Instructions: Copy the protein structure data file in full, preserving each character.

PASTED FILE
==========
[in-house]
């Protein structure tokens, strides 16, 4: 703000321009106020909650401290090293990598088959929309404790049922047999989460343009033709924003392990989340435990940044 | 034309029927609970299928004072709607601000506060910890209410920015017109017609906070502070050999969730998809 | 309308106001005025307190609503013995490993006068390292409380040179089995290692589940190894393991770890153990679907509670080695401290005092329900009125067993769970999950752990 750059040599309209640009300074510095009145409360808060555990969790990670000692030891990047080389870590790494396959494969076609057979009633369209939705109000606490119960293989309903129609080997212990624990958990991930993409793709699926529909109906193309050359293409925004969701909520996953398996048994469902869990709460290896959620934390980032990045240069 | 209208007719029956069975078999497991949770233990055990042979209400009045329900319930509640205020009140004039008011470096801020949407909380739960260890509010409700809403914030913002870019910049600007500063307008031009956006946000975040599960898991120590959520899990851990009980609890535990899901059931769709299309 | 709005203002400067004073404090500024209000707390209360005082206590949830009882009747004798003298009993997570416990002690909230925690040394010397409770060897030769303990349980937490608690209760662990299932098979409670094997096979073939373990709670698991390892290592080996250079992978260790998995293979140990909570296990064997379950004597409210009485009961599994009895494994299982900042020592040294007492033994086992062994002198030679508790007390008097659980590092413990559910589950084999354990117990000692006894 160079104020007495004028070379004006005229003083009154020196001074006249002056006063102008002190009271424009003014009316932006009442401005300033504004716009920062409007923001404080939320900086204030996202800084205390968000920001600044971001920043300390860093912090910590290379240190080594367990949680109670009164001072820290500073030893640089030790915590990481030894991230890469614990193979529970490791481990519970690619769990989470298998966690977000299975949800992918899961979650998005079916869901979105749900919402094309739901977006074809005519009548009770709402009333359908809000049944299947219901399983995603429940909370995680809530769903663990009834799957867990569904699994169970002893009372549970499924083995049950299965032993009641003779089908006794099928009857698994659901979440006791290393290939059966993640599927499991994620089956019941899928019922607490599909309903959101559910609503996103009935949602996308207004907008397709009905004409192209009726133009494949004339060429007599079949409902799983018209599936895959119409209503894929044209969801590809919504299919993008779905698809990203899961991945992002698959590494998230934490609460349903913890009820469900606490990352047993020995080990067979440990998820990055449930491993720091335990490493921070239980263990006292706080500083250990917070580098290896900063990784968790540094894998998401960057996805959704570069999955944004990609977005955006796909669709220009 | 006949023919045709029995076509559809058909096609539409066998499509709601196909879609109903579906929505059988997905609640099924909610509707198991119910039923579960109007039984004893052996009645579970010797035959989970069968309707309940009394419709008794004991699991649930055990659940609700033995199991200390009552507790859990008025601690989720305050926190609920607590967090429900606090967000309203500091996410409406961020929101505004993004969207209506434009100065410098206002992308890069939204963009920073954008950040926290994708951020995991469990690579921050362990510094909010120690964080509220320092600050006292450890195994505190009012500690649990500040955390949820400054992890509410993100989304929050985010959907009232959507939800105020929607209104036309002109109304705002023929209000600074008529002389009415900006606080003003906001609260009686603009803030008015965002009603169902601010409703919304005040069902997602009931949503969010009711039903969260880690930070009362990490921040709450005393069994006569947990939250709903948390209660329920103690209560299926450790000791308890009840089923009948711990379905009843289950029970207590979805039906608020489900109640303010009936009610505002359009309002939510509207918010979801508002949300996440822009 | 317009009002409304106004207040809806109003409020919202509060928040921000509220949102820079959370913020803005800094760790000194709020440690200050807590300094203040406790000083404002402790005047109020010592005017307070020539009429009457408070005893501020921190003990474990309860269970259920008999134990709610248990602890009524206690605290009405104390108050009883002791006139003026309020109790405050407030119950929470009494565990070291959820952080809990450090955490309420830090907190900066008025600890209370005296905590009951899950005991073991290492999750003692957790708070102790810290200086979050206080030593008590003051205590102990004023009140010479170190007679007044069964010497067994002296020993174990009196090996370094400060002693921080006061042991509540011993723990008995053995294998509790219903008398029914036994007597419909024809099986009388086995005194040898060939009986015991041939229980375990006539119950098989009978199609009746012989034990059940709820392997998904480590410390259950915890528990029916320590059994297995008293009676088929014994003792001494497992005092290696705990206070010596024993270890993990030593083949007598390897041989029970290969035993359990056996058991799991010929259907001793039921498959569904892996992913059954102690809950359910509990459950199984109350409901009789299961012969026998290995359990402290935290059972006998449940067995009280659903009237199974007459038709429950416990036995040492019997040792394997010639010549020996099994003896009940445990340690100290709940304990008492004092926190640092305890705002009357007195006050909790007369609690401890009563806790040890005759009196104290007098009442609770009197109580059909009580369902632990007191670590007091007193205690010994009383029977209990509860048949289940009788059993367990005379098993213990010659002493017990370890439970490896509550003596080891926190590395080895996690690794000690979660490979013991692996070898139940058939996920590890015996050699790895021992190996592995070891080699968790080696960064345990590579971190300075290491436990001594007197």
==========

[in-house]
């Protein structure tokens, strides 16, 4: 703000321009106020909650401290090293990598088959929309404790049922047999989460343009033709924003392990989340435990940044 | 034309029927609970299928004072709607601000506060910890209410920015017109017609906070502070050999969730998809 | 309308106001005025307190609503013995490993006068390292409380040179089995290692589940190894393991770890153990679907509670080695401290005092329900009125067993769970999950752990 750059040599309209640009300074510095009145409360808060555990969790990670000692030891990047080389870590790494396959494969076609057979009633369209939705109000606490119960293989309903129609080997212990624990958990991930993409793709699926529909109906193309050359293409925004969701909520996953398996048994469902869990709460290896959620934390980032990045240069 | 209208007719029956069975078999497991949770233990055990042979209400009045329900319930509640205020009140004039008011470096801020949407909380739960260890509010409700809403914030913002870019910049600007500063307008031009956006946000975040599960898991120590959520899990851990009980609890535990899901059931769709299309 | 709005203002400067004073404090500024209000707390209360005082206590949830009882009747004798003298009993997570416990002690909230925690040394010397409770060897030769303990349980937490608690209760662990299932098979409670094997096979073939373990709670698991390892290592080996250079992978260790998995293979140990909570296990064997379950004597409210009485009961599994009895494994299982900042020592040294007492033994086992062994002198030679508790007390008097659980590092413990559910589950084999354990117990000692006894 160079104020007495004028070379004006005229003083009154020196001074006249002056006063102008002190009271424009003014009316932006009442401005300033504004716009920062409007923001404080939320900086204030996202800084205390968000920001600044971001920043300390860093912090910590290379240190080594367990949680109670009164001072820290500073030893640089030790915590990481030894991230890469614990193979529970490791481990519970690619769990989470298998966690977000299975949800992918899961979650998005079916869901979105749900919402094309739901977006074809005519009548009770709402009333359908809000049944299947219901399983995603429940909370995680809530769903663990009834799957867990569904699994169970002893009372549970499924083995049950299965032993009641003779089908006794099928009857698994659901979440006791290393290939059966993640599927499991994620089956019941899928019922607490599909309903959101559910609503996103009935949602996308207004907008397709009905004409192209009726133009494949004339060429007599079949409902799983018209599936895959119409209503894929044209969801590809919504299919993008779905698809990203899961991945992002698959590494998230934490609460349903913890009820469900606490990352047993020995080990067979440990998820990055449930491993720091335990490493921070239980263990006292706080500083250990917070580098290896900063990784968790540094894998998401960057996805959704570069999955944004990609977005955006796909669709220009 | 006949023919045709029995076509559809058909096609539409066998499509709601196909879609109903579906929505059988997905609640099924909610509707198991119910039923579960109007039984004893052996009645579970010797035959989970069968309707309940009394419709008794004991699991649930055990659940609700033995199991200390009552507790859990008025601690989720305050926190609920607590967090429900606090967000309203500091996410409406961020929101505004993004969207209506434009100065410098206002992308890069939204963009920073954008950040926290994708951020995991469990690579921050362990510094909010120690964080509220320092600050006292450890195994505190009012500690649990500040955390949820400054992890509410993100989304929050985010959907009232959507939800105020929607209104036309002109109304705002023929209000600074008529002389009415900006606080003003906001609260009686603009803030008015965002009603169902601010409703919304005040069902997602009931949503969010009711039903969260880690930070009362990490921040709450005393069994006569947990939250709903948390209660329920103690209560299926450790000791308890009840089923009948711990379905009843289950029970207590979805039906608020489900109640303010009936009610505002359009309002939510509207918010979801508002949300996440822009 | 317009009002409304106004207040809806109003409020919202509060928040921000509220949102820079959370913020803005800094760790000194709020440690200050807590300094203040406790000083404002402790005047109020010592005017307070020539009429009457408070005893501020921190003990474990309860269970259920008999134990709610248990602890009524206690605290009405104390108050009883002791006139003026309020109790405050407030119950929470009494565990070291959820952080809990450090955490309420830090907190900066008025600890209370005296905590009951899950005991073991290492999750003692957790708070102790810290200086979050206080030593008590003051205590102990004023009140010479170190007679007044069964010497067994002296020993174990009196090996370094400060002693921080006061042991509540011993723990008995053995294998509790219903008398029914036994007597419909024809099986009388086995005194040898060939009986015991041939229980375990006539119950098989009978199609009746012989034990059940709820392997998904480590410390259950915890528990029916320590059994297995008293009676088929014994003792001494497992005092290696705990206070010596024993270890993990030593083949007598390897041989029970290969035993359990056996058991799991010929259907001793039921498959569904892996992913059954102690809950359910509990459950199984109350409901009789299961012969026998290995359990402290935290059972006998449940067995009280659903009237199974007459038709429950416990036995040492019997040792394997010639010549020996099994003896009940445990340690100290709940304990008492004092926190640092305890705002009357007195006050909790007369609690401890009563806790040890005759009196104290007098009442609770009197109580059909009580369902632990007191670590007091007193205690010994009383029977209990509860048949289940009788059993367990005379098993213990010659002493017990370890439970490896509550003596080891926190590395080895996690690794000690979660490979013991692996070898139940058939996920590890015996050699790895021992190996592995070891080699968790080696960064345990590579971190300075290491436990001594007197």